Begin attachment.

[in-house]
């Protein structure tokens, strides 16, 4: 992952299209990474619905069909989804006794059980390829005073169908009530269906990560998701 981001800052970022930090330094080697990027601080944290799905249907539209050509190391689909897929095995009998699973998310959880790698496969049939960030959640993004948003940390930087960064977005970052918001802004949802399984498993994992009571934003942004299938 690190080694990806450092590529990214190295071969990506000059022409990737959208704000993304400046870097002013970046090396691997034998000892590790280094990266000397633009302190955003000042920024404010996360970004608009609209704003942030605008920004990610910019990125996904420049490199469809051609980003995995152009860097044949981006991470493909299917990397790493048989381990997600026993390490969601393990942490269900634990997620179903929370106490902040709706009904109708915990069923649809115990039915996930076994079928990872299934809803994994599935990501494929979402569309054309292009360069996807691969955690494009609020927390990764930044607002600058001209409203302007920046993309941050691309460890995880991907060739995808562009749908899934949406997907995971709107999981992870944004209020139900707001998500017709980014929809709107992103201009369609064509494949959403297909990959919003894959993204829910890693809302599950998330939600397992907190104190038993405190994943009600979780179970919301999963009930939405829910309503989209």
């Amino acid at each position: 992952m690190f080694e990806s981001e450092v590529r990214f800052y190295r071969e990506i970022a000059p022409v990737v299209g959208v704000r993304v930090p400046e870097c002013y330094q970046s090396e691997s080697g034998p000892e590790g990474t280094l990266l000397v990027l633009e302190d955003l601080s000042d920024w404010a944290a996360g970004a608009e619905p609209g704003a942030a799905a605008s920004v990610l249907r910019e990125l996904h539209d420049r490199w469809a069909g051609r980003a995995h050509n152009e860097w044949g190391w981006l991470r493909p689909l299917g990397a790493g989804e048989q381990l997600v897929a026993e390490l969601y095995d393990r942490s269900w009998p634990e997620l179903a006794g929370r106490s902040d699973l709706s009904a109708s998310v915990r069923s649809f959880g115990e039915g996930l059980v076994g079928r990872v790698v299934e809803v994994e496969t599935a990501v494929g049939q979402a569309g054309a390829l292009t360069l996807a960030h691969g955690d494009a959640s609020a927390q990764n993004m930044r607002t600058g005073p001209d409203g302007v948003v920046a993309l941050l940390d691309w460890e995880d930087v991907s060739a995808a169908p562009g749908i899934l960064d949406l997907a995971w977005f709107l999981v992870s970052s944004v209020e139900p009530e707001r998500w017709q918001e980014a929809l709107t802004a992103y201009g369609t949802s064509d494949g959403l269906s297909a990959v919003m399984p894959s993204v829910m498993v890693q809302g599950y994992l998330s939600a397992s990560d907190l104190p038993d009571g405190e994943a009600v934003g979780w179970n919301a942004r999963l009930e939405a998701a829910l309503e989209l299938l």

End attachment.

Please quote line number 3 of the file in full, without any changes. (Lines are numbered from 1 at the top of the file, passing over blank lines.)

């Amino acid at each position: 992952m690190f080694e990806s981001e450092v590529r990214f800052y190295r071969e990506i970022a000059p022409v990737v299209g959208v704000r993304v930090p400046e870097c002013y330094q970046s090396e691997s080697g034998p000892e590790g990474t280094l990266l000397v990027l633009e302190d955003l601080s000042d920024w404010a944290a996360g970004a608009e619905p609209g704003a942030a799905a605008s920004v990610l249907r910019e990125l996904h539209d420049r490199w469809a069909g051609r980003a995995h050509n152009e860097w044949g190391w981006l991470r493909p689909l299917g990397a790493g989804e048989q381990l997600v897929a026993e390490l969601y095995d393990r942490s269900w009998p634990e997620l179903a006794g929370r106490s902040d699973l709706s009904a109708s998310v915990r069923s649809f959880g115990e039915g996930l059980v076994g079928r990872v790698v299934e809803v994994e496969t599935a990501v494929g049939q979402a569309g054309a390829l292009t360069l996807a960030h691969g955690d494009a959640s609020a927390q990764n993004m930044r607002t600058g005073p001209d409203g302007v948003v920046a993309l941050l940390d691309w460890e995880d930087v991907s060739a995808a169908p562009g749908i899934l960064d949406l997907a995971w977005f709107l999981v992870s970052s944004v209020e139900p009530e707001r998500w017709q918001e980014a929809l709107t802004a992103y201009g369609t949802s064509d494949g959403l269906s297909a990959v919003m399984p894959s993204v829910m498993v890693q809302g599950y994992l998330s939600a397992s990560d907190l104190p038993d009571g405190e994943a009600v934003g979780w179970n919301a942004r999963l009930e939405a998701a829910l309503e989209l299938l």